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    Winter-2016  


Tips For Managing Five Different Generations At Work

For the first time in history, five generations are working side by side. 

This trend is both a challenge and an opportunity

Expeerts divide these worker groups into: the Traditional Generation (born pre-1945), baby boomers (born 1946-64), Generation X (born 1965-80), Generation Y (1981-95) and the Linkster Generation (born after 1995). Since conflicts often arise in a multigenerational environment, it's helpful to have some understanding of the differences between employees of distinct generations.

Each generation has been influenced by the major historical events, social trends and cultural phenomena of its time, shaping ideas about everything from expectations and perceptions about what the working environment will provide and how to behave as employees to company loyalty and work ethic.

Larry and Meagan Johnson, a father-daughter team (http://www.johnsontraininggroup.com) have explored and discussed the generations, their beliefs and the effects on the workplace.

For HR leaders and managers they offer guidelines for resolving intergenerational conflict:

  1. Look at the generational factor: Is this conflict generational, or is something else going on? For example, Traditionals and baby boomers don't like to be micromanaged, while Gen Y-ers and Linksters crave specific, detailed instructions about how to do things and are used to hovering authorities. Conflict almost always has a generational component; recognizing this offers new ways to resolve it.
  2. Consider the generational values at stake: Each generation is protecting a distinct set of values, and conflict may threaten these values. For example, baby boomers value teamwork, cooperation and buy-in, while Gen X-ers prefer to make a unilateral decision and move on - preferably solo. 
  3. Air different generations' perceptions: When employees of two or more generations are involved in a workplace conflict, they can learn much by sharing their perceptions. For instance, a Traditional may find a Gen Y-er's lack of formality and manners offensive, while a Gen Y-er may feel dissed when this older employee fails to respect her opinions and input. Have each party use "I" statements to avoid potentially negative confrontations.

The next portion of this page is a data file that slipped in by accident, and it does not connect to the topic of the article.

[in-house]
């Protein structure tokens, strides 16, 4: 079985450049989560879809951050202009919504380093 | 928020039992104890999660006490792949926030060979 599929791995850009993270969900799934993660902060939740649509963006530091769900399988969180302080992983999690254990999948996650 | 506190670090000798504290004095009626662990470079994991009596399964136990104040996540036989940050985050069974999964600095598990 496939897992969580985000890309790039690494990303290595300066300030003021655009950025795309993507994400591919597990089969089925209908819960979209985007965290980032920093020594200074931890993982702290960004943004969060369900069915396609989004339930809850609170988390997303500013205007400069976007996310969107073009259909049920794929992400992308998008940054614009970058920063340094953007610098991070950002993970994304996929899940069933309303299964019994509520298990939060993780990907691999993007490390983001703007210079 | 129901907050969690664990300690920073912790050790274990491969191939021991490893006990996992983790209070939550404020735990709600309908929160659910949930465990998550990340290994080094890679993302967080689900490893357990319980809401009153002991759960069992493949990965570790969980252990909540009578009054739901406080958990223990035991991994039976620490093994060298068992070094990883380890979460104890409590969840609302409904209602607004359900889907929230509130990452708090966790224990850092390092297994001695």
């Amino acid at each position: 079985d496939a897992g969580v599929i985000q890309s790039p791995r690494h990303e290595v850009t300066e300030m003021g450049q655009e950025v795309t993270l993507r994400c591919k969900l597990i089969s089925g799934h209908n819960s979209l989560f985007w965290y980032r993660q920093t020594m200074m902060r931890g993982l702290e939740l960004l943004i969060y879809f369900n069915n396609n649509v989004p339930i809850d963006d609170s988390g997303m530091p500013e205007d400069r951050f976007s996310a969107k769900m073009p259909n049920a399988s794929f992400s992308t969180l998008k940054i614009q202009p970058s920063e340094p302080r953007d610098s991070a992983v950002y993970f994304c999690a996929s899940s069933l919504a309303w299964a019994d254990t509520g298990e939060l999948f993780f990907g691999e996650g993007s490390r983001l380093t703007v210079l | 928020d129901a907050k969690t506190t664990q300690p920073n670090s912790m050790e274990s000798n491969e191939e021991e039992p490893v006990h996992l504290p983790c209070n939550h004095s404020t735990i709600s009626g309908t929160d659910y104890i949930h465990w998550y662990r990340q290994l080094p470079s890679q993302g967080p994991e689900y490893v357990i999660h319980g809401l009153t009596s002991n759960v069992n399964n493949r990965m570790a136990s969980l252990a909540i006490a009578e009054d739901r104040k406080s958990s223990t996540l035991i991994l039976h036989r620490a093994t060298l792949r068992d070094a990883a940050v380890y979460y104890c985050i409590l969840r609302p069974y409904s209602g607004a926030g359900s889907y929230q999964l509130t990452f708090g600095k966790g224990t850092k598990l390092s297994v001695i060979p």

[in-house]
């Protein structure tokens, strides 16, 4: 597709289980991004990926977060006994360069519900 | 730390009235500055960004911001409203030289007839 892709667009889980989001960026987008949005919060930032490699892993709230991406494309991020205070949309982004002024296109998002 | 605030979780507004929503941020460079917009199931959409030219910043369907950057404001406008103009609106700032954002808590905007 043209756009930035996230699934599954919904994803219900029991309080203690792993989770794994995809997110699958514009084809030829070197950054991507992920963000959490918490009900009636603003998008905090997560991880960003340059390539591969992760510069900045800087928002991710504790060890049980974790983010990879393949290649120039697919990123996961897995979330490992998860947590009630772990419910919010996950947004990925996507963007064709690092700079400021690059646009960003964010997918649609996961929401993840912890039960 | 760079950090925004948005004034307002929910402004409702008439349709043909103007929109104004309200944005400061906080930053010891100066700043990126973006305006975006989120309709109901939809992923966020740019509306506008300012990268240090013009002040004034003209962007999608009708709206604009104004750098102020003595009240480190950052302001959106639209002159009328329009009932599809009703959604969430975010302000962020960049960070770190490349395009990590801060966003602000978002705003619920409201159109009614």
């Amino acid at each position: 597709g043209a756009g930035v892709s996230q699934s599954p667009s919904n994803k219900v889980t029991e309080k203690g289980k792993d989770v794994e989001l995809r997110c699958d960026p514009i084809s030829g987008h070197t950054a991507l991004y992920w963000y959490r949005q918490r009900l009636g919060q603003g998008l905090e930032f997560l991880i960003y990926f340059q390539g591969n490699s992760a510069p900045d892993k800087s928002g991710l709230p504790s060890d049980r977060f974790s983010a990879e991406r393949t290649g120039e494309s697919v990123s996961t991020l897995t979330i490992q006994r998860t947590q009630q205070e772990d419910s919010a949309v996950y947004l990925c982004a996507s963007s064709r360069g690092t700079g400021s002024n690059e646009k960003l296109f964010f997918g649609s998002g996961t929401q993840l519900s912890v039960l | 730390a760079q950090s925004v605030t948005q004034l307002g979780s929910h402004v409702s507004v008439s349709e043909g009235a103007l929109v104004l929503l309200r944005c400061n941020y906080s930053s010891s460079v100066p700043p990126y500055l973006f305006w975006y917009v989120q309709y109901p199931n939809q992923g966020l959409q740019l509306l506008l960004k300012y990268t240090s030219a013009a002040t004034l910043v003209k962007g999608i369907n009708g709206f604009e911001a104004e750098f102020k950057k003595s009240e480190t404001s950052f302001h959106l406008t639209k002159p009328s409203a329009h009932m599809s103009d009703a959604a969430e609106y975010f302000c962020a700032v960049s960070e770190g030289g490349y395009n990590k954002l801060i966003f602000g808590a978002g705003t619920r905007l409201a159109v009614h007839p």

4. Find a generationally appropriate fix: Employers can't change people's life experience. But they can work with the set of workplace attitudes and expectations that come from it. So, for instance, if a knowledgeable boomer is frustrated by a Gen Y-er's lack of experience coupled with his sense of entitlement, turn the boomer into a mentor. Or if the company has a Gen X-er who is slacking off and phoning it in, instead of punishing him give him a challenging assignment, the fulfillment of which is linked to a tangible reward.
  5. Find commonality and complements: When people study generations, some common and complementary characteristics emerge - and these can be exploited when dealing with conflict between them. For instance, Traditionals and Generation Y employees both tend to value security and stability. Traditionals and boomers tend to resist change - but both crave training and development. Gen X and Gen Y employees place a high value on workplace flexibility and work-life balance. Boomers and Linksters are most comfortable with diversity and alternative lifestyles. Gen Y and Linksters are technologically adept and committed to socially responsible policies.
  6. Learn from each other: Each generation has valuable lessons to teach the next. For example, Traditionals and boomers have a wealth of knowledge and tricks of the trade that younger workers need. Generation X employees are widely known for their fairness and mediation abilities. Generation Y workers are technology wizards. And Linksters hold clues to future workplace, marketing and business trends.

Their new book is Generations, Inc.: From Boomers to Linksters - Managing the Friction Between Generations at Work (Amacom, 2010),

 


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